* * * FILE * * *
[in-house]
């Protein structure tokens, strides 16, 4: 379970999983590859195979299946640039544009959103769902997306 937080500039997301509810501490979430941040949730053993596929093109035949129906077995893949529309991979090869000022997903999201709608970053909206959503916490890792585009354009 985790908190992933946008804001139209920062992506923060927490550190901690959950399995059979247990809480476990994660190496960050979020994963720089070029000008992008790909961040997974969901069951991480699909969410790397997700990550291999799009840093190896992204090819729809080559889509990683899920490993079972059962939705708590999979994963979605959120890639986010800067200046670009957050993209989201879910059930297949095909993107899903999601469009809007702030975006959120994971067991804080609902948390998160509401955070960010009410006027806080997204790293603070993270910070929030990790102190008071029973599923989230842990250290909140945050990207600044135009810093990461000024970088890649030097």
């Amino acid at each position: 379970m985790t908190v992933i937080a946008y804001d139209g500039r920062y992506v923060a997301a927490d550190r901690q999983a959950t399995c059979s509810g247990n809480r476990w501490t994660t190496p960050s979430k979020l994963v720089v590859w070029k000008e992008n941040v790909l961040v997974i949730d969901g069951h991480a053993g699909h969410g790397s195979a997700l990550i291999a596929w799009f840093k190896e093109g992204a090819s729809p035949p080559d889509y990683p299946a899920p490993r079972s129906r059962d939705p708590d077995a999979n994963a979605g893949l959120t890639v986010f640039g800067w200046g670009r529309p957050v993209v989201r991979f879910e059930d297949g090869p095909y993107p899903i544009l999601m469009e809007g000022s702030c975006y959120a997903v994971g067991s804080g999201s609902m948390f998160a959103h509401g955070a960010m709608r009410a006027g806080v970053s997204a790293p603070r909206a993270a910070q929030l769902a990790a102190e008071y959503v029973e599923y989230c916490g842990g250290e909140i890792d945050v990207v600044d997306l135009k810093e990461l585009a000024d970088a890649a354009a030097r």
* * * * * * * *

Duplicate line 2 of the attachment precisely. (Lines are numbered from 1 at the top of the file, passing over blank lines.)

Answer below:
């Protein structure tokens, strides 16, 4: 379970999983590859195979299946640039544009959103769902997306 937080500039997301509810501490979430941040949730053993596929093109035949129906077995893949529309991979090869000022997903999201709608970053909206959503916490890792585009354009 985790908190992933946008804001139209920062992506923060927490550190901690959950399995059979247990809480476990994660190496960050979020994963720089070029000008992008790909961040997974969901069951991480699909969410790397997700990550291999799009840093190896992204090819729809080559889509990683899920490993079972059962939705708590999979994963979605959120890639986010800067200046670009957050993209989201879910059930297949095909993107899903999601469009809007702030975006959120994971067991804080609902948390998160509401955070960010009410006027806080997204790293603070993270910070929030990790102190008071029973599923989230842990250290909140945050990207600044135009810093990461000024970088890649030097």